The odd relationship between politics and education came to light in March when the Ehime Prefectural Board of Education decided to require advance notice from students who intend to attend off-campus political activities.

Last year, during Diet deliberations on the security bills, an LDP member of the Yamaguchi Prefectural Assembly criticized a high school debate about the security bills as politically biased. Later, the education board apologized for what it called a lack of political neutrality, even though the students only debated and voted on their views of the bills, which became law.

Fuyuki Jo, a social studies teacher at Funabashi Kita High School, said his students often feel they are not allowed to express their views on politics or the Constitution.

“They have this ‘weird conscience’ that they should not have a say about the Constitution when they do not know about it,” said Jo, who has been holding debate classes for 27 years.

“This creates a vicious cycle that makes students think these issues are from other planets,” he said.

One student in his class, however, honestly expressed his fear of being drafted into the military if the Constitution is changed and Japan finds itself at war.

“Japan once decided not to go to war. I do not think it’s a good idea to reverse that by revising the Constitution,” said 17-year-old Hayato Ueki. “I certainly don’t want to go fight in a war.”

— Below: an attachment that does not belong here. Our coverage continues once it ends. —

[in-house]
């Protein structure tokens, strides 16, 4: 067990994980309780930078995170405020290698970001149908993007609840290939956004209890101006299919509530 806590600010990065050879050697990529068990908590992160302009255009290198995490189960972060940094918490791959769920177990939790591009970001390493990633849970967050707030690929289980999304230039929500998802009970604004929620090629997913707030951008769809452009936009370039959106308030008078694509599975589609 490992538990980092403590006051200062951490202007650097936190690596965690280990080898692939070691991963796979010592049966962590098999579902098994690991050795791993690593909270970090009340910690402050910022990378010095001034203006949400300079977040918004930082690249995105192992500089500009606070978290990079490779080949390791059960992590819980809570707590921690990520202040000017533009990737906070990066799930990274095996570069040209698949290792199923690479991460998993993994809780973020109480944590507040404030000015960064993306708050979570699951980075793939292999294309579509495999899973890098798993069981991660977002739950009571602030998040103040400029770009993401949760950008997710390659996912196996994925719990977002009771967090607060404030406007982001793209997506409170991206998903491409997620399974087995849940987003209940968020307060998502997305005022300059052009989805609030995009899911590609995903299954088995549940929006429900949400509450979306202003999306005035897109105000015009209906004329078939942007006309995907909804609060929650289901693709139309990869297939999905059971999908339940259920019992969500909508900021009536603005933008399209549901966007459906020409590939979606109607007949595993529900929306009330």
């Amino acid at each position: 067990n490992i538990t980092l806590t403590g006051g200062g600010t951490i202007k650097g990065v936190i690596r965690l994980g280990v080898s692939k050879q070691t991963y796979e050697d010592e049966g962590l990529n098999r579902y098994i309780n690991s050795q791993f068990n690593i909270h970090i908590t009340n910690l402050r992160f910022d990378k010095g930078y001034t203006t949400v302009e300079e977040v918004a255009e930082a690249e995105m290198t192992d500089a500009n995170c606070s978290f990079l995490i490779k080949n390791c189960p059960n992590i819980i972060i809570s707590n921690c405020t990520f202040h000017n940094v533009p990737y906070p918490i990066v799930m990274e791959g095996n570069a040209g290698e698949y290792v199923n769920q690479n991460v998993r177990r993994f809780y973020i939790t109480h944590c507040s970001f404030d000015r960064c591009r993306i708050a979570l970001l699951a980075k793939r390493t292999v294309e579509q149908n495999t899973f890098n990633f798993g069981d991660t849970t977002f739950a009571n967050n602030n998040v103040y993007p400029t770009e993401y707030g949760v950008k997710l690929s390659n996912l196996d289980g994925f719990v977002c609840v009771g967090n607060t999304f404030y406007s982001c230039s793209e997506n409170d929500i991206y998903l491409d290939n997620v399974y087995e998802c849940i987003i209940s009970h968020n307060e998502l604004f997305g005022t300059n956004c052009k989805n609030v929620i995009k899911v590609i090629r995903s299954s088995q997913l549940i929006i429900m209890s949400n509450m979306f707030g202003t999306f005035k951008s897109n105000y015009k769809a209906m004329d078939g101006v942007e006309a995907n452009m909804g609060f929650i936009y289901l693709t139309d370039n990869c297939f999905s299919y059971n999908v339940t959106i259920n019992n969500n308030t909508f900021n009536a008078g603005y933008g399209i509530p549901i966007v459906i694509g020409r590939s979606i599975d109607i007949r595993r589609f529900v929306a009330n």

But Aoi Momose, 18, head of the student group Teen’s Rights Movement, said Japan should have greater military capability to protect itself from attack.

“I don’t think it’s thanks to Article 9 that we’ve been able to stay clear of war” for the past 70 years, Momose said, adding that Japan’s postwar peace was largely due to the Japan-U.S. alliance and America’s extended deterrence.

Nishida of Tokyo Institute of Technology attributed this polarization among youths to their tendency to gather information through people they closely follow on social media. This allows them to automatically eliminate views that differ from their own.

In the meantime, student-led organizations are becoming the main political educators in Japan.

The nonprofit organization Bokura no Ippo ga Nihon wo Kaeru, which roughly translates as “our one step changes Japan,” has been spearheading voter education since last year.

The NPO dispatches youths to municipalities so they can learn about local issues and set up their own mock elections based on what they learn from the community.

Yet Hirokatsu Goto, 21, the Chuo University student in Tokyo who leads the organization, said students rarely pick the Constitution as a topic for a mock election. He said few young voters can find a role model among older lawmakers who support or oppose revision.

Under the current system, a candidate for the House of Representatives must be at least 25 years old, and one for the House of Councilors must be at least 30. But the average age is 55 in the Lower House and 57 in the Upper House.

“I think younger people should think of the Constitution as their own issue, and I feel threatened that they don’t,” said Goto, whose dream is to become a politician.

“But we feel we do not have anybody who represents our voices in the Diet.”